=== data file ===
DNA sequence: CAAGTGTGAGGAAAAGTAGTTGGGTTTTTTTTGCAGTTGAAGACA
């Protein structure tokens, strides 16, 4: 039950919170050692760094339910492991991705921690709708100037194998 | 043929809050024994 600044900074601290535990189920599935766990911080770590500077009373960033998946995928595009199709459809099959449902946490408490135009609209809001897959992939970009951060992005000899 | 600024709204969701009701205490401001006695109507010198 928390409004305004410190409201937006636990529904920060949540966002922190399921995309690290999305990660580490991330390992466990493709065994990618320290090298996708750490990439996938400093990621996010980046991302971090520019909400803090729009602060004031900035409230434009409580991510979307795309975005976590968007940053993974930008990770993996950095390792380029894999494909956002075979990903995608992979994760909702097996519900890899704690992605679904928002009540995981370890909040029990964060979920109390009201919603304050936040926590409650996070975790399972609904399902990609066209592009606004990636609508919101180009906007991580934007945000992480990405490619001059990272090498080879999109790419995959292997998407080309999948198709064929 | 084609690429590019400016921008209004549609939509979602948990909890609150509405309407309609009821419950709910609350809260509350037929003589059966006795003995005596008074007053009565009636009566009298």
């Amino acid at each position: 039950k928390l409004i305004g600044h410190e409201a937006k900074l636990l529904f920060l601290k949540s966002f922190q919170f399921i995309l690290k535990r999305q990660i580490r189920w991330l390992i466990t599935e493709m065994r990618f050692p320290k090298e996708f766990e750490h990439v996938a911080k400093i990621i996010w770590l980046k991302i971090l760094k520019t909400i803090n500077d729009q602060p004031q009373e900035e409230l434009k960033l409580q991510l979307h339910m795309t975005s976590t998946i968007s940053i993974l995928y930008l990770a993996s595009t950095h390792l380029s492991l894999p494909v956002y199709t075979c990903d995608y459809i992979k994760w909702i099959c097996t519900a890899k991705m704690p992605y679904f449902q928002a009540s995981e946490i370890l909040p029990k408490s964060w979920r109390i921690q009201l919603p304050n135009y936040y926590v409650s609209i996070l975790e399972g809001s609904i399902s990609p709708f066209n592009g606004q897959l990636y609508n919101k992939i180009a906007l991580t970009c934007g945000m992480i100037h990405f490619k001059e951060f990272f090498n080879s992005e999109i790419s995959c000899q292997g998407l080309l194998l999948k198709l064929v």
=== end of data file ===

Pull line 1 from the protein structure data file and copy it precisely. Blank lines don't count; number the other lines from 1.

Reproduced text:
DNA sequence: CAAGTGTGAGGAAAAGTAGTTGGGTTTTTTTTGCAGTTGAAGACA